But is that enough to forsake bridesmaid tag?

This morning we told you all about Ford's improved new Ranger, but is this bakkie really up to challenging its nemesis Hilux? Well, today we drove the beast and while I cannot ever vouch for who will beat what when it comes to the top of the sales chart every month, I can tell you that the new Ranger certainly is equipped to pull it off...

There’s not much difference in looks versus the old one — people who know it well may notice the slight changes, but those under the skin improvements are huge, not least those all-new 2-litre turbo and biturbo diesels and Ford’s amazing ten-speed autobox we exclusively drove for the first time today.

The familiar 2.2 and 3.2 TDCi turbodiesels of course continue to prop up the bulk of the range, but today was all about the new tech and impress it did. First up, that stonking 157kW 500Nm biturbo 2-litre four-cylinder diesel built in Port Elizabeth and now exclusively available in the flagship Wildtrak and also soon set to star in the much anticipated Ranger Raptor. 

Packing a variable-geometry high-pressure turbocharger along with a regular low-pressure unit, the two chargers work in tandem for greater torque and responsiveness, with the smaller snail doing duty at lower engine speeds, before the bigger unit ramps up and soon takes over to boost through to the top-end. But it’s how this engine works together with sophisticated new 10-speed automatic transmission that really impresses.

Feather it off the line and the biturbo pulls strong, floor it and it shoves you back in the seat. In normal driving, it is quite pleasing to play the throttle and feel the combined effects of the gearbox seamlessly engaging the ideal cog for your current speed and throttle position. Floor it and the box skips a few cogs down to greet a creamy dollop of creamy biturbo power with precisely the right ratio for quickest acceleration.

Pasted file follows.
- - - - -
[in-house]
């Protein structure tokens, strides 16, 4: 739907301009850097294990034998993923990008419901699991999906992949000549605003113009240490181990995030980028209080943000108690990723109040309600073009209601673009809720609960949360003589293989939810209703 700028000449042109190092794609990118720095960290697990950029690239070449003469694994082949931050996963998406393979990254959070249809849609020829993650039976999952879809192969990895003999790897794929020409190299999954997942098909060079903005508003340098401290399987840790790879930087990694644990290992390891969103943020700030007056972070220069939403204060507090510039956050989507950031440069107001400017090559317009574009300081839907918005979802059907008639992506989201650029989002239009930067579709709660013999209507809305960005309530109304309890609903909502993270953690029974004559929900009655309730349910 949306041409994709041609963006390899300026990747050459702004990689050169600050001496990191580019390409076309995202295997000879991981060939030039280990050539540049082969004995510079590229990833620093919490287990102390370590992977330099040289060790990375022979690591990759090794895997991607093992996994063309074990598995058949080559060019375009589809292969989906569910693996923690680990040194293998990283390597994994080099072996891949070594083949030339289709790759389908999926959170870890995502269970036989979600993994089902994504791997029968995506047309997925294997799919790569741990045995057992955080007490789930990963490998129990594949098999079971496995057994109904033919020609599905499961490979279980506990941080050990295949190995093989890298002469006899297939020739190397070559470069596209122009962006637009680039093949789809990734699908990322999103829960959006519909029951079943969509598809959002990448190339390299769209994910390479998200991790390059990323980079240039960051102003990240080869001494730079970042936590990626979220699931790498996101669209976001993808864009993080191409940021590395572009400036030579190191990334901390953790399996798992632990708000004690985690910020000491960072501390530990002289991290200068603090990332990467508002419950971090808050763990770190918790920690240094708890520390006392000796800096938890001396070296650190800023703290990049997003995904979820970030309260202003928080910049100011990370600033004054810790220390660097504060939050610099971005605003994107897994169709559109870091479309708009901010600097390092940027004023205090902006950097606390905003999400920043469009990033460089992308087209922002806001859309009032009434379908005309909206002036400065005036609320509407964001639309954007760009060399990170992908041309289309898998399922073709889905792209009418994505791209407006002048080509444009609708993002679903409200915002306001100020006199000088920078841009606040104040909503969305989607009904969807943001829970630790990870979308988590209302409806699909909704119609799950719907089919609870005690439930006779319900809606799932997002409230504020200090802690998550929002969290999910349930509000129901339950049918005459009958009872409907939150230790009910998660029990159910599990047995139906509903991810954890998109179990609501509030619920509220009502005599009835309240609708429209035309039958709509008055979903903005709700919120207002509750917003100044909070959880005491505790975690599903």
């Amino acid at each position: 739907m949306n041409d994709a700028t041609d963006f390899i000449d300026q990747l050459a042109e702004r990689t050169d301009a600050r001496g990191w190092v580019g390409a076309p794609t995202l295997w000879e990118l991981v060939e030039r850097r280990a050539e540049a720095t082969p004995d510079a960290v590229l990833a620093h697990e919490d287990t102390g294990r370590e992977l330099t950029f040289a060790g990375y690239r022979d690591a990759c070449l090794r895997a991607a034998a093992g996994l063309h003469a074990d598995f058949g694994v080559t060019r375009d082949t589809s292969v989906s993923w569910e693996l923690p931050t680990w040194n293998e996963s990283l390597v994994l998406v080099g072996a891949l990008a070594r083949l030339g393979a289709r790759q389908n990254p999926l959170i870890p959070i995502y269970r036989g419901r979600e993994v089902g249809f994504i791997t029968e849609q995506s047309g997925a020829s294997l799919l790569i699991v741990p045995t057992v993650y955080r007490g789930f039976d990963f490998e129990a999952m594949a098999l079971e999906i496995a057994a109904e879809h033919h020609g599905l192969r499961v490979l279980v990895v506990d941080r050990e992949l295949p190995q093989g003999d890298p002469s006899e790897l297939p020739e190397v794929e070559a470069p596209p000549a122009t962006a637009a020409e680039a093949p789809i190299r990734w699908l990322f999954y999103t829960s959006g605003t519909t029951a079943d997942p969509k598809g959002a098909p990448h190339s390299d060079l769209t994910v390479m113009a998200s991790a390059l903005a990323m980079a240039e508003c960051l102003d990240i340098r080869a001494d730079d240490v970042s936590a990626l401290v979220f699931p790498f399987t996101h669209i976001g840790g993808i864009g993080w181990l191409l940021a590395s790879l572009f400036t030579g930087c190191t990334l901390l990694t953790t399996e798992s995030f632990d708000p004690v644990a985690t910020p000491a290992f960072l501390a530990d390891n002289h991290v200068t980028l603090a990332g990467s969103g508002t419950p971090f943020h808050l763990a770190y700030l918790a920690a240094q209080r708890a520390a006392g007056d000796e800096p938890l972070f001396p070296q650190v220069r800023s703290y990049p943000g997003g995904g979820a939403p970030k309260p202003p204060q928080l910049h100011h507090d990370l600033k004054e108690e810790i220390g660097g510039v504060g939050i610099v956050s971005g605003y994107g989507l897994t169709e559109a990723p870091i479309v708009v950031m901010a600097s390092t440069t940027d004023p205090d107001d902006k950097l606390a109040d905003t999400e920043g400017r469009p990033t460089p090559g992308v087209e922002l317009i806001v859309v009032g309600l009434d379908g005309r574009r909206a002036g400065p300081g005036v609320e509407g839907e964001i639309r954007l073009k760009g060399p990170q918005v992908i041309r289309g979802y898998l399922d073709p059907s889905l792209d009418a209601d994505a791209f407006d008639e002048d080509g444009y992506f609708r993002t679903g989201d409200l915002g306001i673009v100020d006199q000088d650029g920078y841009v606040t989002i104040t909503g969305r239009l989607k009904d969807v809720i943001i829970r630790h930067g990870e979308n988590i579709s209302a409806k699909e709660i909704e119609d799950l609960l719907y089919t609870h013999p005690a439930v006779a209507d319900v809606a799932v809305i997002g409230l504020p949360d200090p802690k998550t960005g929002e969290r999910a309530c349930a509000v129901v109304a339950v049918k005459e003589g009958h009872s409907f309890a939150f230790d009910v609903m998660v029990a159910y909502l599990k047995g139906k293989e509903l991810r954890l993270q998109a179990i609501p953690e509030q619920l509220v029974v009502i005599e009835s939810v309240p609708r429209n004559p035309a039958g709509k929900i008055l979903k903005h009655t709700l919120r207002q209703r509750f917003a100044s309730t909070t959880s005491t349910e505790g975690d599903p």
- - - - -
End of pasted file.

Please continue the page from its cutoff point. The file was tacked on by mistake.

Cruising the freeway later on, it pulled along in top, secretly dropping a gear or two as the incline increases against you and shifting back up as the road levels or drops away, but always in almost effortless comfort, sipping in the sevens per hundred, where I know the old 3.2 would struggle to find the nines. That effortlessness is the hallmark of the biturbo though, it brings sophisticated contemporary executive saloon like simplicity to your driving — and this is a bakkie, remember.

Not that the 132kW 420Nm single turbo is a long way off — no sir, in fact I’d say it's closer to the flagship twin turbo than the price discount suggests, making it a most worthwhile hundred grand or so to spare, if that really matters. Of course the single-snail version also comes with that brilliant ten-hooker auto with its wider spread of ratios ­and high-tech, including real-time adaptive shift-scheduling for that optimal gear for performance, efficiency or refinement depending how you drive it.

You would have noticed in our earlier launch notes that Ford promises that the new Ranger also brings significantly improved SUV-like ride quality thanks to a new aft-axle mounted anti-roll bar, for improved roll control, the use of softer front spring rates, lower tyre pressures and four separate damper rates, rather than just one, to suit each manual automatic, 4x2 and 4x4 configuration. 

These improvements not only bring a plusher ride, especially over rougher road surfaces, but Ranger’s directional stability appears to have significantly improved over rutted or corrugated surfaces. Ford promises this is especially when Ranger is heavily laden and towing close to its still market leading 3.5 tonne braked trailer capacity.

I’m not so sure how those enhancements affect Ranger’s extreme 4x4 ability, but that 10-speed box armed with a low range too makes for absolutely effortless 4x4 crawling ability, aided and abetted by rear diff lock, throttle and brake responsive hill descent control, an 800mm water wading depth and 230mm ground clearance.

I won’t bother too much about all the other detail, but you can take a closer look into that by clicking here, but the new Ford ranger certainly does moves up a gear. Or is that four? Will that be enough for it to escape its eternal SA new car market bridesmaid status? Time will tell, but rest assured, it is now fully armed to steal that hallowed number one spot. It’s going to be a most interesting few bakkie months!